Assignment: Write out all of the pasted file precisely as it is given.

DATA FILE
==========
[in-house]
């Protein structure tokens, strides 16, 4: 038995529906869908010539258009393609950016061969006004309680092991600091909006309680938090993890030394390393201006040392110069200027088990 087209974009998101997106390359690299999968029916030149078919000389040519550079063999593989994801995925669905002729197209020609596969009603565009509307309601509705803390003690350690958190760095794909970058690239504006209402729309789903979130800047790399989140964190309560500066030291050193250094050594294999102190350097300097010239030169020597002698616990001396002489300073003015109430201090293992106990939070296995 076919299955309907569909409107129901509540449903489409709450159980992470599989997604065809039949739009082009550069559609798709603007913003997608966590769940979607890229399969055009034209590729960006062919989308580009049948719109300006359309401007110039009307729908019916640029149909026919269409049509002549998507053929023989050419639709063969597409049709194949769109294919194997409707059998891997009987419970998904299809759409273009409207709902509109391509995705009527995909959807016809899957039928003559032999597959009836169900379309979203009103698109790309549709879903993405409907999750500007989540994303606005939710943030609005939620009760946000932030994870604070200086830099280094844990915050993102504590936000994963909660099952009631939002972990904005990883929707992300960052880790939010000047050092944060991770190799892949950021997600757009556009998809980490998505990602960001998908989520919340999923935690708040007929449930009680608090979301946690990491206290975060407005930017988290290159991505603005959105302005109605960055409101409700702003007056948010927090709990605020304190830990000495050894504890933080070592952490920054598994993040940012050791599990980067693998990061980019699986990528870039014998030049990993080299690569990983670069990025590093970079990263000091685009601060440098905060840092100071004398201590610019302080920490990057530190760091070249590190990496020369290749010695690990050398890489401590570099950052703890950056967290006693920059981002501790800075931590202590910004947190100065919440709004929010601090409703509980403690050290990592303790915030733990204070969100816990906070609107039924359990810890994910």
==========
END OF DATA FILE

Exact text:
[in-house]
């Protein structure tokens, strides 16, 4: 038995529906869908010539258009393609950016061969006004309680092991600091909006309680938090993890030394390393201006040392110069200027088990 087209974009998101997106390359690299999968029916030149078919000389040519550079063999593989994801995925669905002729197209020609596969009603565009509307309601509705803390003690350690958190760095794909970058690239504006209402729309789903979130800047790399989140964190309560500066030291050193250094050594294999102190350097300097010239030169020597002698616990001396002489300073003015109430201090293992106990939070296995 076919299955309907569909409107129901509540449903489409709450159980992470599989997604065809039949739009082009550069559609798709603007913003997608966590769940979607890229399969055009034209590729960006062919989308580009049948719109300006359309401007110039009307729908019916640029149909026919269409049509002549998507053929023989050419639709063969597409049709194949769109294919194997409707059998891997009987419970998904299809759409273009409207709902509109391509995705009527995909959807016809899957039928003559032999597959009836169900379309979203009103698109790309549709879903993405409907999750500007989540994303606005939710943030609005939620009760946000932030994870604070200086830099280094844990915050993102504590936000994963909660099952009631939002972990904005990883929707992300960052880790939010000047050092944060991770190799892949950021997600757009556009998809980490998505990602960001998908989520919340999923935690708040007929449930009680608090979301946690990491206290975060407005930017988290290159991505603005959105302005109605960055409101409700702003007056948010927090709990605020304190830990000495050894504890933080070592952490920054598994993040940012050791599990980067693998990061980019699986990528870039014998030049990993080299690569990983670069990025590093970079990263000091685009601060440098905060840092100071004398201590610019302080920490990057530190760091070249590190990496020369290749010695690990050398890489401590570099950052703890950056967290006693920059981002501790800075931590202590910004947190100065919440709004929010601090409703509980403690050290990592303790915030733990204070969100816990906070609107039924359990810890994910």